I’ve used meditation – though not TM – as a means of controlling stress and anxiety, mostly work related, and found it effective, but it never took me back to that moment in the mountains. Then again, I don’t meditate very often these days, and I’m not sure I want, or need, to go back to that moment anyway, because it raised more questions than I can ever answer, at least in this lifetime. But I’m grateful for the glimpse behind the curtain, so to speak, if indeed that’s what it was. It’s certainly gifted me plenty of speculative avenues to explore over the years, and the mind has enjoyed toying with them in my various fictional writings.

It’s deeply strange to look at a mountain and have one’s consciousness expand until one is both oneself, and the mountain. That’s too clumsy a way of putting it. Perhaps a better way is to say the unified field contains both the manifestation of the mountain, and one’s own consciousness, and that, for a moment, one attains a glimpse of both, from some higher perspective.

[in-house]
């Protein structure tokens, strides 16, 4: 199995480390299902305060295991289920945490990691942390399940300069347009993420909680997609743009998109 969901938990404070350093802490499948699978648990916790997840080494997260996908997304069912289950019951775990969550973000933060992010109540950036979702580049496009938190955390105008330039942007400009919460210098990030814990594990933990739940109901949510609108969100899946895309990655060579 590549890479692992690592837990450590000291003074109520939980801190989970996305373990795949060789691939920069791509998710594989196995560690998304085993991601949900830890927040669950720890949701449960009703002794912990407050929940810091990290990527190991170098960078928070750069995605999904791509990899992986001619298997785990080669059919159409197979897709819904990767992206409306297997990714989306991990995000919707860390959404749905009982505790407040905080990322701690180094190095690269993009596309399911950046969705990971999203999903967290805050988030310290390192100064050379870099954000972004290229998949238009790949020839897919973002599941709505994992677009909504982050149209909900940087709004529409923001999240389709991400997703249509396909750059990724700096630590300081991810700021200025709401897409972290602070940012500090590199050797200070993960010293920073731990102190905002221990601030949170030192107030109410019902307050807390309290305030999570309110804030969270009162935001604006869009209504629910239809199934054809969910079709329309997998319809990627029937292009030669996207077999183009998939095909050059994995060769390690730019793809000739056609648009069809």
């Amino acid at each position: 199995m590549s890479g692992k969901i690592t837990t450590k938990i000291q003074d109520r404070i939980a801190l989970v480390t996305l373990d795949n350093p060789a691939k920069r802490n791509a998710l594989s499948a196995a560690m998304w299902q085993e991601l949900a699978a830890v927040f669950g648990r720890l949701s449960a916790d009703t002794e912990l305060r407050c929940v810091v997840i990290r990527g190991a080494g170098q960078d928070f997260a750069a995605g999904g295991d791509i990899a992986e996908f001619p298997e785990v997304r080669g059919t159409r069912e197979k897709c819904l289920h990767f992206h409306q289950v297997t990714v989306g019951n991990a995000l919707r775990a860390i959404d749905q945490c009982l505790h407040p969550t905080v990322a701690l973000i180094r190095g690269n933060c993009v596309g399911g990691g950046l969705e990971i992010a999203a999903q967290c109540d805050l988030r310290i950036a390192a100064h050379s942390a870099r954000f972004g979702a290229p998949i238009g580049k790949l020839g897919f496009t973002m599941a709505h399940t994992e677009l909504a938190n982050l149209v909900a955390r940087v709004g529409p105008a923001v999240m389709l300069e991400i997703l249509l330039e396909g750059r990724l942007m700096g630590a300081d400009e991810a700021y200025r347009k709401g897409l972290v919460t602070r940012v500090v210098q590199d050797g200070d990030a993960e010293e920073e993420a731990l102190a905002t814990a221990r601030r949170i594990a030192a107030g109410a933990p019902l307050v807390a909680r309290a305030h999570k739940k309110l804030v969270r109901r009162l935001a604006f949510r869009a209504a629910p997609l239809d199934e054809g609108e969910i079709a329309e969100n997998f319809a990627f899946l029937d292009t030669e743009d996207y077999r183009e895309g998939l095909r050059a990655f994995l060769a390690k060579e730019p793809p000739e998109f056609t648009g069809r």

Of course the ego resists even this one small concession, that while it might be possible this is the way it really is, Ego denies any certainty of belief, that beyond granting the world is indeed a beautiful place, and at times hauntingly so, it would sooner take anchor in a materiality we know full well to be a serious simplification of the way things truly are.

And now, after all of that, the sun is shining, so we’ll slip out for a walk, while the going is good, and I’ll leave you in the company of David Lynch (Lost Highway, Twin Peaks, Mulholland Drive) who I think explains it very well.

Thanks for listening

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henry cordier